Why the modern football manager needs to live in the now
You all know the drill by now – new manager is appointed, says the right things at his first press conference, a wave of optimism spreads amidst talk of long-term ‘projects’. Pleading for time and taking the view that Rome wasn’t built in a day is a perfectly valid school of thought, but it simply doesn’t stand up to closer scrutiny when you look at the make-up of the entire football league and managers really get the time that they want.
Of the 92 managers in the entire football league, only seven of them have been at their respective clubs for five years or long – Sir Alex Ferguson, Arsene Wenger, David Moyes, Tony Pulis, John Still, Paul Tisdale and Terry Brown. Football is simply not a game that deals in long-term legacies anymore, rather short-term success and to think otherwise is nothing more than unrealistic.
Upon taking over at Liverpool, Brendan Rodgers said the following: “For me it is going to take time for how I want to play and the philosophy I want to introduce. My longer-term aim is to arrive there seeing how quickly we can do so. The principles of your game are based on the players you have and there is no doubt I’ll have a look at that and see if there is anyone I need to bring in to improve that. We want to play winning football, effective football.
“But I know, inherently, what we need to play that way and win that way but ultimately that will be the job of the next period of time. It is about results and the progress of the team but we will make our first steps and hopefully that will improve over the next few years. What we need to do is improve the team and the quality of the team and hopefully over the next couple of years we will be ready to challenge and ready to compete.”
In periods of transition, such as the one taking place at Anfield at the moment, there is of course an element of leeway granted to the incoming boss, but the pressure to get results will always be there, just ask Roy Hodgson who lasted only six months on Merseyside. It wasn’t that the fans didn’t appreciate that Hodgson was working under strict constraints amid turmoil at boardroom level at the club, it was that despite expectations being lowered, he still failed to meet them.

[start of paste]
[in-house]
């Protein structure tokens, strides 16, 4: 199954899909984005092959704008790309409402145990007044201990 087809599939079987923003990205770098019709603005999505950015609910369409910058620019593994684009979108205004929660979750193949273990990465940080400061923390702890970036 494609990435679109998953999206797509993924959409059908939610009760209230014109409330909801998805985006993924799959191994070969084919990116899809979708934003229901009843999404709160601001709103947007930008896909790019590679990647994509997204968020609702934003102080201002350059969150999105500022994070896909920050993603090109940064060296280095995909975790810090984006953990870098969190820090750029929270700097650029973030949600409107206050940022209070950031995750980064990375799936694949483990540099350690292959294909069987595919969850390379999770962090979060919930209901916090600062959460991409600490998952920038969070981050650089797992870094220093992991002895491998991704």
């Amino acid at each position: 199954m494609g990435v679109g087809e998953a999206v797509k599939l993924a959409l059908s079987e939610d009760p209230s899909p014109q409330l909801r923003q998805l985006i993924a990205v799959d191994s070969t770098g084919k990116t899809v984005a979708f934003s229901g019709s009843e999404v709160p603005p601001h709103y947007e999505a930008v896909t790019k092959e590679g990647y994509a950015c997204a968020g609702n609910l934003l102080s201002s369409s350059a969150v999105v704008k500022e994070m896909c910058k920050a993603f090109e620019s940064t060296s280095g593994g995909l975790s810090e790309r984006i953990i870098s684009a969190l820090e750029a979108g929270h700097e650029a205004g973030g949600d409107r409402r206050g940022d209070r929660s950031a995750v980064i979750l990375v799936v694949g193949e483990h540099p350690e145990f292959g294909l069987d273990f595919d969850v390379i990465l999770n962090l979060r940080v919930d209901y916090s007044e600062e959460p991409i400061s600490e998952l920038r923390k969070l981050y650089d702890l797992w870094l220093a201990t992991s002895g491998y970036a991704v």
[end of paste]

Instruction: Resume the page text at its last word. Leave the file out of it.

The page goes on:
Of the 92 managers in the football league, 39 of them have been at their club for under a year, that in itself shows you that the quick turnover normally associated with players has slowly but surely seeped its way into the managerial part of the game. It might sound callous, but it’s simply not realistic to expect a tenure upwards of three years in the English game at the moment – the pressures are too many and the expectations too high week-in, week-out to deliver, and it’s simply not conducive to a long-term goal.
New Tottenham boss Andre Villas-Boas has set about his first few days in a very different manner but raising expectations stating: “The fact is that since 2008 we haven’t won a trophy. And it’s this taking of Tottenham towards the future that we want. I think last year was the first time, recently, that Tottenham made it so public that they wanted to go for the title. It’s also a fact that in a certain period of the season it was achievable. But you also have to agree with me that Harry went in and out of that quotation, that position. It’s all very well to promote yourself for the title – and then to quit the week after. That is not a criticism but if we really want to go for it, this is something that we have to assume from the start.”
That is the way that you have to approach taking over a new club these days, the desire to win trophies has to be at the forefront of your mind, as opposed to any overwhelming desire to create a legacy or change a club’s style of play. Villas-Boas has set his sights high, which in turn creates pressure, and unless he achieves what he’s been brought into do, which is win a few cups and turn Tottenham into genuine title challengers, then he will be moved on.
Talk is cheap as the old adage goes – preaching for time before you’ve even started is a cautious approach and roughly ten years ago, it was the smart thing to say, but it’s not practical and if manager’s honestly think they’re going to be granted five years in a new job just because they happen to want that long to turn a club around, then they are quite frankly kidding themselves. In an ideal world, managers’ wouldn’t be so suceptible to media pressure and would be granted the time needed to implement their ideas fully, but that time has long gone.
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